Fr. Steven, Fr. Leo, Jean Beneteau and I are getting accustomed to a digital presence and are doing what we can to adjust to the new reality. In addition to live-streaming our Masses we will be providing some prayer opportunity, at a minimum of Monday, Wednesday, and Friday afternoons at 2:00. Jean is working on ways to offer programs through videoconferencing. Our Support and Transition Teams for the Family of Parishes continue to meet on schedule. We are still alive, and looking forward to welcoming you back once the restrictions are lifted and it is safe to do so.

I know that some of you have been directly impacted by Covid-19. Please be assured of our prayer for strength and healing. As much as I would like to “bend the rules” and welcome some of you in the church, or hold some kind of services, I do not want to increase the risk of contagion for any of you. Therefore our presence will be digital until the diocese and civil authorities advise us that it is safe to reopen. In the meantime, let us remember that God is indeed a God of mercy, who forgives all who ask for pardon, and offers eternal life.

I find the words from this weekend’s second reading to be especially fitting for these times. Peter writes, “In this you rejoice, even if now for a little while you have had to suffer various trials, so that the genuineness of your faith … may be found to result in praise and glory and honour when Jesus Christ is revealed.”

Another week has passed since I last wrote. The novel coronavirus continues its exponential spread. We now have parishioners who have contracted COVID-19. Here in Windsor we have our first deaths. There are people from the parish or their family members on the front lines in hospitals and other health care facilities in Ontario and Michigan. Others are on the front lines in other ways: working essential services like grocery stores, running errands and doing shopping for the more vulnerable, calling others on the phone, and praying for one another. My heartfelt thanks goes out to all of you. In many ways you are acting as the Lord’s servant in Isaiah, who, in this weekend’s first reading, asks that he “may know how to sustain the weary with a word”.

And in the Church we begin Holy Week, this most solemn time of the liturgical year. Our celebrations will seem so strange: no palms on Palm Sunday, no congregations gathering, no people present at the Chrism Mass in London, no washing of the feet on Holy Thursday, nobody in church on Good Friday, no Easter fire or Baptisms on Holy Saturday, no crowds on Easter Sunday. There are lots of “nos”. There are also lots of people suffering: those who have contracted COVID-19, those who care for them, those who lose their lives, those who are left behind. There are people whose partners abuse them who are in precarious situations because they cannot easily leave—and there is more abuse because of the stress of what we are living. There are those who have lost their jobs, or had their incomes drastically reduced. Some suffer from other illnesses and can’t go to hospital because of fear of contracting the virus. Times are very hard for many people.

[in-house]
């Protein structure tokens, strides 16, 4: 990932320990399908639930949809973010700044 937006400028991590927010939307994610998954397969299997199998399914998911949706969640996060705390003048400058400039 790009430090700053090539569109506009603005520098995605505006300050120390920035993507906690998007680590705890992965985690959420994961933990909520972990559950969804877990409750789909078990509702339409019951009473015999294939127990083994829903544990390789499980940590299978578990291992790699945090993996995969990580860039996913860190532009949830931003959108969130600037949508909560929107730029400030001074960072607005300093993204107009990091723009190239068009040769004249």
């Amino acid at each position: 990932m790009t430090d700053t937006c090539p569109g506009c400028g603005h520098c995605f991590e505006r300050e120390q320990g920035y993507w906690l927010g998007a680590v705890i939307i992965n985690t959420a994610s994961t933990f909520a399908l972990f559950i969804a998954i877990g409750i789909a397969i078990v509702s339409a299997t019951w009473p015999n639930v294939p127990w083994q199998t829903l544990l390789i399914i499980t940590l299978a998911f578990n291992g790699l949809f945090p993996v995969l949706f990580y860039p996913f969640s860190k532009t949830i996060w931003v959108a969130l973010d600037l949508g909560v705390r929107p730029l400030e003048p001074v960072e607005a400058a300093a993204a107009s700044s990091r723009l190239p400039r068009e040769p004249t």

Even though we usually focus on the palms, the official name of this Sunday is Passion Sunday. It is a time to reflect on the reality that in Jesus, our God loves us so much he was willing to embrace our reality completely, even to the point of dying. In embracing our humanity, God knows what it is like to suffer from COVID-19, to suffer from abuse, to lose income, to lose loved ones. God suffers, yet the final word is not death, but rather life. The end of the story is not Passion Sunday or Good Friday, but rather Easter Sunday. And the amazing thing is that we don’t have to wait until some future day of resurrection to experience new life. There are so many “silver linings” amidst the “clouds” of the coronavirus, all of them tiny foretastes of the life that God has in store for us. We see people putting themselves at risk to help others, giving of themselves in so many ways. Families, friends, and acquaintances are reaching out to check on one another. When we look around, it is easy to see life poking through the cracks, as it were.

In our phone calls to parishioners we have been asked to pray for so many intentions. Please be assured that Fr. Steven, Fr. Leo, and I are praying for your needs and intentions, holding you all in prayer before our loving God, and asking that your needs be met and that we may know Life. Stay safe!